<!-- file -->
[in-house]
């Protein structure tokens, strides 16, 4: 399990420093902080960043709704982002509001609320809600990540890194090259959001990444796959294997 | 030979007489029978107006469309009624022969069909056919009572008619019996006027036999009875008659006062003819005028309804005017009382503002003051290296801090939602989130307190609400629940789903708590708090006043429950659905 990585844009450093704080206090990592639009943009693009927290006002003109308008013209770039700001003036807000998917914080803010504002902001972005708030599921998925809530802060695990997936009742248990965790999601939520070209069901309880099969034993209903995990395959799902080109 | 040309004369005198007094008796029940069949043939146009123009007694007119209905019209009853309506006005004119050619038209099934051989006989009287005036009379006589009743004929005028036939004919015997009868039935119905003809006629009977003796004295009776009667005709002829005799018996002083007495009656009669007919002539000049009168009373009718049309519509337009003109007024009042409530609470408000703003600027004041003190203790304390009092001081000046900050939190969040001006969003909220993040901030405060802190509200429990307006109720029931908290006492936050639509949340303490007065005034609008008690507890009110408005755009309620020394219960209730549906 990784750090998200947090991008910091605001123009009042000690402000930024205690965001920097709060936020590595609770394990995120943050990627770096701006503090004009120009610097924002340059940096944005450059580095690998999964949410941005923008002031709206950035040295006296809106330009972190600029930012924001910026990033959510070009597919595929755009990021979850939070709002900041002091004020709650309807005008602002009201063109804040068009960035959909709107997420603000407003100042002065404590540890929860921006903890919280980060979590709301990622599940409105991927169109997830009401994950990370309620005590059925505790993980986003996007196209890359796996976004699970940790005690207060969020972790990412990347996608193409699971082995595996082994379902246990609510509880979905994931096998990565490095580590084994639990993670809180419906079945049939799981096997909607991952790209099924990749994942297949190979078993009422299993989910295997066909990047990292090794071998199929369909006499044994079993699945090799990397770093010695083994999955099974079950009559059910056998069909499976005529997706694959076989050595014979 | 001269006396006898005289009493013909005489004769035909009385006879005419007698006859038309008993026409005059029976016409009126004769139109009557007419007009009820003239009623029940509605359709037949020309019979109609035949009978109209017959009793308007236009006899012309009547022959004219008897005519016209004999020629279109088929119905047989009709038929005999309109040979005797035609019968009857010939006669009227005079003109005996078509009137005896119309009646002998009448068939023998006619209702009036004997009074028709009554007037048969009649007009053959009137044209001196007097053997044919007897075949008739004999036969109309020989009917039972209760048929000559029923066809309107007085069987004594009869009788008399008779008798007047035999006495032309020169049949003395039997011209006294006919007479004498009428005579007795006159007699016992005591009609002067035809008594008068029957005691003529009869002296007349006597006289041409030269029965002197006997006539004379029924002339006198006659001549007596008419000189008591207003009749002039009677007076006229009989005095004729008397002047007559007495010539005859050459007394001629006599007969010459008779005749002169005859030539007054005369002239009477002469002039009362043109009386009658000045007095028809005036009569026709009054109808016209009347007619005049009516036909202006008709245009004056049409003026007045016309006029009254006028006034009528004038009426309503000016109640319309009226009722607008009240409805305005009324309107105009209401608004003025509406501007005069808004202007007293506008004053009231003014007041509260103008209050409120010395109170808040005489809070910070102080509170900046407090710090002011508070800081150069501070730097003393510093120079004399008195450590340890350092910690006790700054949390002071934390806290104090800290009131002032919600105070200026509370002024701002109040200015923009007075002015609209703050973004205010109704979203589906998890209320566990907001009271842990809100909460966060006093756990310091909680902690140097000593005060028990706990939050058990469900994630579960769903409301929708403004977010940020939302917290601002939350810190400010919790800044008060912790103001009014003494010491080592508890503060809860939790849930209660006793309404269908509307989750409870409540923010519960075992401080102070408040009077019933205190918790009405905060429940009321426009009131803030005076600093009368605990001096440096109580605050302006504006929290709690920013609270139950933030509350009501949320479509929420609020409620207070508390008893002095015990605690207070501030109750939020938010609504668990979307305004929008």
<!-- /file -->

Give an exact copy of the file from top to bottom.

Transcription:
[in-house]
């Protein structure tokens, strides 16, 4: 399990420093902080960043709704982002509001609320809600990540890194090259959001990444796959294997 | 030979007489029978107006469309009624022969069909056919009572008619019996006027036999009875008659006062003819005028309804005017009382503002003051290296801090939602989130307190609400629940789903708590708090006043429950659905 990585844009450093704080206090990592639009943009693009927290006002003109308008013209770039700001003036807000998917914080803010504002902001972005708030599921998925809530802060695990997936009742248990965790999601939520070209069901309880099969034993209903995990395959799902080109 | 040309004369005198007094008796029940069949043939146009123009007694007119209905019209009853309506006005004119050619038209099934051989006989009287005036009379006589009743004929005028036939004919015997009868039935119905003809006629009977003796004295009776009667005709002829005799018996002083007495009656009669007919002539000049009168009373009718049309519509337009003109007024009042409530609470408000703003600027004041003190203790304390009092001081000046900050939190969040001006969003909220993040901030405060802190509200429990307006109720029931908290006492936050639509949340303490007065005034609008008690507890009110408005755009309620020394219960209730549906 990784750090998200947090991008910091605001123009009042000690402000930024205690965001920097709060936020590595609770394990995120943050990627770096701006503090004009120009610097924002340059940096944005450059580095690998999964949410941005923008002031709206950035040295006296809106330009972190600029930012924001910026990033959510070009597919595929755009990021979850939070709002900041002091004020709650309807005008602002009201063109804040068009960035959909709107997420603000407003100042002065404590540890929860921006903890919280980060979590709301990622599940409105991927169109997830009401994950990370309620005590059925505790993980986003996007196209890359796996976004699970940790005690207060969020972790990412990347996608193409699971082995595996082994379902246990609510509880979905994931096998990565490095580590084994639990993670809180419906079945049939799981096997909607991952790209099924990749994942297949190979078993009422299993989910295997066909990047990292090794071998199929369909006499044994079993699945090799990397770093010695083994999955099974079950009559059910056998069909499976005529997706694959076989050595014979 | 001269006396006898005289009493013909005489004769035909009385006879005419007698006859038309008993026409005059029976016409009126004769139109009557007419007009009820003239009623029940509605359709037949020309019979109609035949009978109209017959009793308007236009006899012309009547022959004219008897005519016209004999020629279109088929119905047989009709038929005999309109040979005797035609019968009857010939006669009227005079003109005996078509009137005896119309009646002998009448068939023998006619209702009036004997009074028709009554007037048969009649007009053959009137044209001196007097053997044919007897075949008739004999036969109309020989009917039972209760048929000559029923066809309107007085069987004594009869009788008399008779008798007047035999006495032309020169049949003395039997011209006294006919007479004498009428005579007795006159007699016992005591009609002067035809008594008068029957005691003529009869002296007349006597006289041409030269029965002197006997006539004379029924002339006198006659001549007596008419000189008591207003009749002039009677007076006229009989005095004729008397002047007559007495010539005859050459007394001629006599007969010459008779005749002169005859030539007054005369002239009477002469002039009362043109009386009658000045007095028809005036009569026709009054109808016209009347007619005049009516036909202006008709245009004056049409003026007045016309006029009254006028006034009528004038009426309503000016109640319309009226009722607008009240409805305005009324309107105009209401608004003025509406501007005069808004202007007293506008004053009231003014007041509260103008209050409120010395109170808040005489809070910070102080509170900046407090710090002011508070800081150069501070730097003393510093120079004399008195450590340890350092910690006790700054949390002071934390806290104090800290009131002032919600105070200026509370002024701002109040200015923009007075002015609209703050973004205010109704979203589906998890209320566990907001009271842990809100909460966060006093756990310091909680902690140097000593005060028990706990939050058990469900994630579960769903409301929708403004977010940020939302917290601002939350810190400010919790800044008060912790103001009014003494010491080592508890503060809860939790849930209660006793309404269908509307989750409870409540923010519960075992401080102070408040009077019933205190918790009405905060429940009321426009009131803030005076600093009368605990001096440096109580605050302006504006929290709690920013609270139950933030509350009501949320479509929420609020409620207070508390008893002095015990605690207070501030109750939020938010609504668990979307305004929008």